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new-direction

Continuation posts aren’t really our motive here on the Top of the Bottom Pile, however, a very good comment on last week’s installment of the blog Activity Breaking posed the question, “what about the conversation after you’ve engaged someone?”. Outside of business and relationship building, I’d say the average person encounters this hurdle the most. What to do after you’ve obtained the attention you are looking for.

Aside from just trying to kill time, every conversation you find yourself engaged in was started with the purpose of obtaining results. Last week, we used the example of approaching a person at the bar you find attractive. You want to know more about them, and maybe even ultimately take them home for some alone time. We here at the Pile don’t condone pre-marital relations unless the other person is ridiculously hot in both body and mind, but we understand this happens.

After you’ve approached this person, you’ve broken their activity using our method, you now have to keep that person engaged long enough to obtain the goal, which in this case, is dirty dumpster sex in the alley behind the bar. We’ve all encountered the scenario where we decide, possibly against our better judgment, to give someone our ear and a shot to “wow” us into buying into them as a person. They either succeed, or they crash in flames in their own awkward pauses, comments, and silences.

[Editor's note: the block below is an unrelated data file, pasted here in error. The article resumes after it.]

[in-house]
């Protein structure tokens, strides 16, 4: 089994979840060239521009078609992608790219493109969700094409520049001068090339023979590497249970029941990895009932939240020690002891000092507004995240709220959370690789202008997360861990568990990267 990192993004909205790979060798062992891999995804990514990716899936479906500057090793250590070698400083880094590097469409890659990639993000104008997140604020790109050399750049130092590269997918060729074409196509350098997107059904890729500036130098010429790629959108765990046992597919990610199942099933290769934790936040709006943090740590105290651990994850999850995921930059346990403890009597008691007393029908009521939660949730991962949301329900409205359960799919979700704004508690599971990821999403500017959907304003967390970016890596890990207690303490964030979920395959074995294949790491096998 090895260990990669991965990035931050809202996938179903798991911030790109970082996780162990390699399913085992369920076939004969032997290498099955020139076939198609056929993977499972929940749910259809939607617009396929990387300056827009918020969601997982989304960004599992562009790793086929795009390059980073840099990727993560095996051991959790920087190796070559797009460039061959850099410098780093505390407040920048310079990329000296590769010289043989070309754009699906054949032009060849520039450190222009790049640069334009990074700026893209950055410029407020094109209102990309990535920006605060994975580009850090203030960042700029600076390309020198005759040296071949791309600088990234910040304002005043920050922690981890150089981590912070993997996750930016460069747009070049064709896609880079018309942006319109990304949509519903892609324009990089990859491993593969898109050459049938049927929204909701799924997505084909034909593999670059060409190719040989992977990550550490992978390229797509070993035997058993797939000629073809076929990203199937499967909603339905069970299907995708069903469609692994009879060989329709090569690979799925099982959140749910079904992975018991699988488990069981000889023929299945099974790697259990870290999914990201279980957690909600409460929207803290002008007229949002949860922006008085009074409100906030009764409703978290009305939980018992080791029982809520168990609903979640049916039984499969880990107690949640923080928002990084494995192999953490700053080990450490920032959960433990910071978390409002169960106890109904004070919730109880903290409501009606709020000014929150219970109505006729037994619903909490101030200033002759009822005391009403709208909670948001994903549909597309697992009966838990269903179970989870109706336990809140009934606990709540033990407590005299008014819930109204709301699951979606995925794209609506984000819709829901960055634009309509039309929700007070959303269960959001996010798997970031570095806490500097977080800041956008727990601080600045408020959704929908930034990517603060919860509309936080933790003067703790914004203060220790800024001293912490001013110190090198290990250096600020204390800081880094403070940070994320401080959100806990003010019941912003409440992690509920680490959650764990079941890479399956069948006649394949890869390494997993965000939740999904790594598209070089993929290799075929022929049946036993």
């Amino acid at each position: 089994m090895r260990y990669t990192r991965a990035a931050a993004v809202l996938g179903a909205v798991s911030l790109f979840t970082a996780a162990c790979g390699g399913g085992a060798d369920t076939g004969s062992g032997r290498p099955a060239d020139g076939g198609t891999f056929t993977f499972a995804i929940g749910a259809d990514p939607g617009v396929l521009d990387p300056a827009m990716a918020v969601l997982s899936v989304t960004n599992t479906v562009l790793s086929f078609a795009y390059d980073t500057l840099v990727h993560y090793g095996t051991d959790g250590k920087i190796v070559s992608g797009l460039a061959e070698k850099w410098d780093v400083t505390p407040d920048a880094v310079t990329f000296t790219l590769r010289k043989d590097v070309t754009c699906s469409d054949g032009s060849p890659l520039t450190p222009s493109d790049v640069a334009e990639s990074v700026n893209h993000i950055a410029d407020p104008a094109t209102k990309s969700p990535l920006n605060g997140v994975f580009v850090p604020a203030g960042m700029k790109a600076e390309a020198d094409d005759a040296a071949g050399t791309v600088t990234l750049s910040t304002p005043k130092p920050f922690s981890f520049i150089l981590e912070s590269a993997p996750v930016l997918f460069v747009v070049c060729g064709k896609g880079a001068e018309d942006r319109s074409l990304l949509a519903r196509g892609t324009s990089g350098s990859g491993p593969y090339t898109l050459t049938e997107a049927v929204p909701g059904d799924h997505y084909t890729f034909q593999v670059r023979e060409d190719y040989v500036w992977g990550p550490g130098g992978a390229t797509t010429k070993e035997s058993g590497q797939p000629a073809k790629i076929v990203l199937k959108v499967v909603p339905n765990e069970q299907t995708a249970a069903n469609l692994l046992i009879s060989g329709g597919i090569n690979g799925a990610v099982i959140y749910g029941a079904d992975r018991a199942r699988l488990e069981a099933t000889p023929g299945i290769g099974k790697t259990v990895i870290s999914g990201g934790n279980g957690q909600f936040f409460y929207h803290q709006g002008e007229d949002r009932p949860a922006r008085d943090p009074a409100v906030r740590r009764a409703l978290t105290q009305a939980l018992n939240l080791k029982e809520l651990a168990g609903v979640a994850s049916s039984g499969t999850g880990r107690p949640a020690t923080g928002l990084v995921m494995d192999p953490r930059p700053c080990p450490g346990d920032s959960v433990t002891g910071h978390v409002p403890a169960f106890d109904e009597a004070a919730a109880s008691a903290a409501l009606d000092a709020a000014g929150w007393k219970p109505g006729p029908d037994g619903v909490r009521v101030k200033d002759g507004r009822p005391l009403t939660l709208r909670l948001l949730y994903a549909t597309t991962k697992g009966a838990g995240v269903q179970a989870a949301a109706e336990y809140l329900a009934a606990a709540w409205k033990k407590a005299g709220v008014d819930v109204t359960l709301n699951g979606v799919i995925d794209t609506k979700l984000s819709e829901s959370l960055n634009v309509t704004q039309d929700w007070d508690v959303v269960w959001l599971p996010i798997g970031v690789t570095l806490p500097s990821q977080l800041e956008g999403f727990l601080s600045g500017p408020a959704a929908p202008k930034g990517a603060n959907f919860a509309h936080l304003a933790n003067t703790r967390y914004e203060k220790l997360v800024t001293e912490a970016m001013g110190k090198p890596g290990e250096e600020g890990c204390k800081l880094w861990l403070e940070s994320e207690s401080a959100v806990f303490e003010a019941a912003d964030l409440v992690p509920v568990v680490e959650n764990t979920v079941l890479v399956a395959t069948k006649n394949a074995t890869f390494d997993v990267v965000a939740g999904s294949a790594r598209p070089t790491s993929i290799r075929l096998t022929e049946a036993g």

Always have a plan. Always approach the conversation with a clear path to the information you are looking for. First, listen. Gather up as much about the person as you can. Make the first few minutes of your exchange all about them. Their interests, what they do for a living and then wait for them to take the interest in you. When the conversation turns itself your way, which it will as you’ve given them reason to value you, answer with short “jury talk” answers. Instead of giving them all the information at once, spread it out. Not only does it give depth and bulk to the conversation, it lets your listener feel as if they are finding out the information for themselves, as opposed of having it “lectured” to them.

On top of giving the illusion that they are in control of the conversation, it’ll also ward off any negative stigmas such as bragging as they asked you, as opposed to you just giving them the information. More on this next week, folks.

Till then, Stay Piled.

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